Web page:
The Tenth Circuit on Monday affirmed a lower court's decision that Ace American Insurance Co. and Zurich American Insurance Co. did not wrongfully deny Headwaters Resources Inc. coverage in product liability and pollution suits, saying that the policies clearly contained pollution exclusions.
A New York judge on Tuesday threw out a health care company’s legal malpractice action that claims Anderson Kill PC botched an employment insurance coverage case, saying the plaintiff hasn't properly alleged that the firm was liable for $10 million in insurance losses.
A Texas federal jury on Friday issued a $34 million verdict in favor of law firm T. Wade Welch & Associates to conclude a trial over whether OneBeacon Insurance Group Ltd. had to indemnify the firm against malpractice claims that its former client Dish Network Corp. brought after being sanctioned in antitrust litigation. Correction: An earlier version of the story incorrectly reported the amount of the verdict. The error has been corrected.
CVS Health said Monday it was developing a new network of tobacco-free pharmacies, a move that has implications for employer benefit plans and that reportedly will require some consumers to pay additional copays to fill prescriptions at pharmacies that continue to sell cigarettes.
The Federal Housing Finance Agency's plan to boost mortgage lending by allowing Fannie Mae and Freddie Mac to purchase loans with 3 percent down payments may stir housing bubble memories, but experts say better underwriting standards and other protections should prevent the worst subprime lending practices from returning.
The U.S. Supreme Court on Monday declined to hear Blue Cross Blue Shield of Michigan's appeal of a $5.1 million judgment against the insurer over allegations it charged an auto supplier hidden fees while administering its health plan, allowing a host of similar lawsuits to go forward, according to plaintiffs' firm Varnum LLP.
Harbinger Group Inc. locked horns with OM Group (UK) Ltd. over a $350 million insurance acquisition's terms Monday, with Harbinger claiming the London seller had no plan to cope with skeptical Maryland regulators and with OM insisting Harbinger seized on a regulatory stumble to unlawfully demand a $50 million price break.
Humana Inc. is attacking a proposed class action in Ohio federal court accusing it of improperly recouping Medicare Advantage overpayments from chiropractors, saying the lawsuit clearly misreads federal law and would undermine anti-fraud efforts.
The Second Circuit has refused to overturn a lower court’s finding that Seneca Insurance Co. can’t claim reinsurance from Everest Reinsurance Co. in a wrongful termination suit, finding “no merit” in Seneca’s arguments that prejudgment interest should be considered part of its loss.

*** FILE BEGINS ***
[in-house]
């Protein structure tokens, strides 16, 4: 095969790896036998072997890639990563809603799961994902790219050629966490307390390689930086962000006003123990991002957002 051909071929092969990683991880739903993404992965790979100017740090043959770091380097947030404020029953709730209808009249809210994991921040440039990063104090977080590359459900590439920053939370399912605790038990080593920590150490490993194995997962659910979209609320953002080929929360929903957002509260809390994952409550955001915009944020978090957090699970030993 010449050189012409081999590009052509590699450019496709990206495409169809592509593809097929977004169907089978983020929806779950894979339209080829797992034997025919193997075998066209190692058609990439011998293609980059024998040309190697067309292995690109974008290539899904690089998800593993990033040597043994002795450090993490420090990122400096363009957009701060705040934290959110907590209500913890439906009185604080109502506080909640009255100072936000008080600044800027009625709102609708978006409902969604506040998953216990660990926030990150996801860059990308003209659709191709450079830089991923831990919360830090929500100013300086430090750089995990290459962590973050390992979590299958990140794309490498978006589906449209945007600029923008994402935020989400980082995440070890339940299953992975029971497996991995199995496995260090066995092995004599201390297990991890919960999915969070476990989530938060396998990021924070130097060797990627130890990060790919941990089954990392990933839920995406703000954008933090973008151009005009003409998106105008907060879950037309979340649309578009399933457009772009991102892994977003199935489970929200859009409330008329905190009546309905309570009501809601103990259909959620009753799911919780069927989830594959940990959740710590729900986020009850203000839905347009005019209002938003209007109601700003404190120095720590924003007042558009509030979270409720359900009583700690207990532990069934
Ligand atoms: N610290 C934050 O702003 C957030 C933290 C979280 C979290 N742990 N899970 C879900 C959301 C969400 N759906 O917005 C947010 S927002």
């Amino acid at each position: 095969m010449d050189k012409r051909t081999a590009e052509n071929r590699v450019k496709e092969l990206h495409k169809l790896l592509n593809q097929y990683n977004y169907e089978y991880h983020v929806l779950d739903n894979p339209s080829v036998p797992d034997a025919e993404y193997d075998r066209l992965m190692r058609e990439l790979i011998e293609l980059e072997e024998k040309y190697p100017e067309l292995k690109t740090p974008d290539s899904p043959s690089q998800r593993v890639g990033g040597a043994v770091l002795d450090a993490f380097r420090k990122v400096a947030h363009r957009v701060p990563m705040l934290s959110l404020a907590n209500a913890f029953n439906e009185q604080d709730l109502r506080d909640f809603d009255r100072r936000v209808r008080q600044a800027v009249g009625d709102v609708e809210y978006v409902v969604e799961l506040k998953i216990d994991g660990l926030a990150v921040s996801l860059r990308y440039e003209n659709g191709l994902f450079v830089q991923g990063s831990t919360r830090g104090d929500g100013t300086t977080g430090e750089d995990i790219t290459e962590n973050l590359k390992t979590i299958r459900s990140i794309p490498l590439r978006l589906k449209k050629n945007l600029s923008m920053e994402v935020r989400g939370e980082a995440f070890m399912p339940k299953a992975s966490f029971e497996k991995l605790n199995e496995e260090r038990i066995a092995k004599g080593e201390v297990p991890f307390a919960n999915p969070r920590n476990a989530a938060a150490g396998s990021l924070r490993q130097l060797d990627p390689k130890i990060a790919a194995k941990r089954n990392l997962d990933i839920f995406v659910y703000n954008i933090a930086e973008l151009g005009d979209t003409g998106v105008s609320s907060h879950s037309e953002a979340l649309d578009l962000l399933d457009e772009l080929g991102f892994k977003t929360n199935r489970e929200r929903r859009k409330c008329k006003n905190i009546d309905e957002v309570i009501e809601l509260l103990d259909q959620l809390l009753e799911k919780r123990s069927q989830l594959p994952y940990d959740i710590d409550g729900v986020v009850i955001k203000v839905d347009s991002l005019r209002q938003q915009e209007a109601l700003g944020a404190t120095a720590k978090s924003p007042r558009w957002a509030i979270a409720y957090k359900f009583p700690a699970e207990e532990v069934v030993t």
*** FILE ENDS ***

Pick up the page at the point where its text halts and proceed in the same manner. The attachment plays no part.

A putative class action pending in Florida federal court against HCA Holdings Inc. for alleged overcharging of patients' personal insurance protection at one of its Florida hospitals has been expanded to include two additional facilities in the state.
The judge presiding over Detroit’s bankruptcy case said Monday that the city will likely find out in less than three weeks if it can exit the largest Chapter 9 in history under a plan that would erase more than $7 billion in debt and reinvest in essential services to reverse a half-century of civic decline.
The initial public offering for Australian state-owned health insurer Medibank Private is expected to be worth AU$4.3 billion to AU$5.5 billion (US$3.7 billion to US$4.8 billion), making it one of the top 100 companies on the Australian Securities Exchange and a potential magnet for foreign investors, the government said Monday.
A New York state judge has ruled that Century Indemnity Co. must use a pro rata allocation formula to determine cleanup costs for polluted manufactured gas plant sites on Long Island, New York, in a 17-year-old dispute pitting Century and others against current policyholder KeySpan Corp.
In a flurry of decisions Friday, same-sex couples can now marry in Alaska and Arizona, while a federal judge in Wyoming struck down that state’s gay marriage ban, but stayed the ruling for a week pending an appeal.
A Florida federal judge on Thursday denied Guarantee Insurance Co.'s bid for sanctions against its insurance agent and broker over alleged discovery violations, ruling the defendants had not acted in bad faith in the dispute over the handling of an underlying workers’ compensation claim.
Massachusetts Mutual Life Insurance Co. on Friday asked a federal judge to cancel JPMorgan Chase & Co.’s trademarks for its “SmartRetirement” services and called for a declaration that the insurer’s own retirement services under the name "RetireSmart" don’t infringe those marks.